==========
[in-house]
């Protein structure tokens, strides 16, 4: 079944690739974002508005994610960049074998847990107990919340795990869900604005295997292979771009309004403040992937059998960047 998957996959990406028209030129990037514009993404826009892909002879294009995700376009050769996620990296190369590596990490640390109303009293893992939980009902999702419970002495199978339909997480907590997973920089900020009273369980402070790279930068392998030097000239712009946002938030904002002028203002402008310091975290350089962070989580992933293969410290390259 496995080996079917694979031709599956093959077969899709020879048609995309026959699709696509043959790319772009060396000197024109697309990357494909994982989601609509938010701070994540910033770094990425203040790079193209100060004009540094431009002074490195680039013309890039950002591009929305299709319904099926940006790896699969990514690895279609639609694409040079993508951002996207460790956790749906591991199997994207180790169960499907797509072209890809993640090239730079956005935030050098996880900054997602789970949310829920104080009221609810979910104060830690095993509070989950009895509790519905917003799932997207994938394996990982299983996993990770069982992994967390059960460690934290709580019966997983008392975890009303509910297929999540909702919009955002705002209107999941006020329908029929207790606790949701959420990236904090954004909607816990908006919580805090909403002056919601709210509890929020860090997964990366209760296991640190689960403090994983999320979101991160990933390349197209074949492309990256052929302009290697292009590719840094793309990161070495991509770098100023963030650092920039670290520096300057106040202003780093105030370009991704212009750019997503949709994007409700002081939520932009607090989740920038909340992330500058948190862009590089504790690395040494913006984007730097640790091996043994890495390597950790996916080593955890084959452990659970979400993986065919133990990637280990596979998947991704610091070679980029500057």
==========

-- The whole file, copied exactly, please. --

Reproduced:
[in-house]
């Protein structure tokens, strides 16, 4: 079944690739974002508005994610960049074998847990107990919340795990869900604005295997292979771009309004403040992937059998960047 998957996959990406028209030129990037514009993404826009892909002879294009995700376009050769996620990296190369590596990490640390109303009293893992939980009902999702419970002495199978339909997480907590997973920089900020009273369980402070790279930068392998030097000239712009946002938030904002002028203002402008310091975290350089962070989580992933293969410290390259 496995080996079917694979031709599956093959077969899709020879048609995309026959699709696509043959790319772009060396000197024109697309990357494909994982989601609509938010701070994540910033770094990425203040790079193209100060004009540094431009002074490195680039013309890039950002591009929305299709319904099926940006790896699969990514690895279609639609694409040079993508951002996207460790956790749906591991199997994207180790169960499907797509072209890809993640090239730079956005935030050098996880900054997602789970949310829920104080009221609810979910104060830690095993509070989950009895509790519905917003799932997207994938394996990982299983996993990770069982992994967390059960460690934290709580019966997983008392975890009303509910297929999540909702919009955002705002209107999941006020329908029929207790606790949701959420990236904090954004909607816990908006919580805090909403002056919601709210509890929020860090997964990366209760296991640190689960403090994983999320979101991160990933390349197209074949492309990256052929302009290697292009590719840094793309990161070495991509770098100023963030650092920039670290520096300057106040202003780093105030370009991704212009750019997503949709994007409700002081939520932009607090989740920038909340992330500058948190862009590089504790690395040494913006984007730097640790091996043994890495390597950790996916080593955890084959452990659970979400993986065919133990990637280990596979998947991704610091070679980029500057």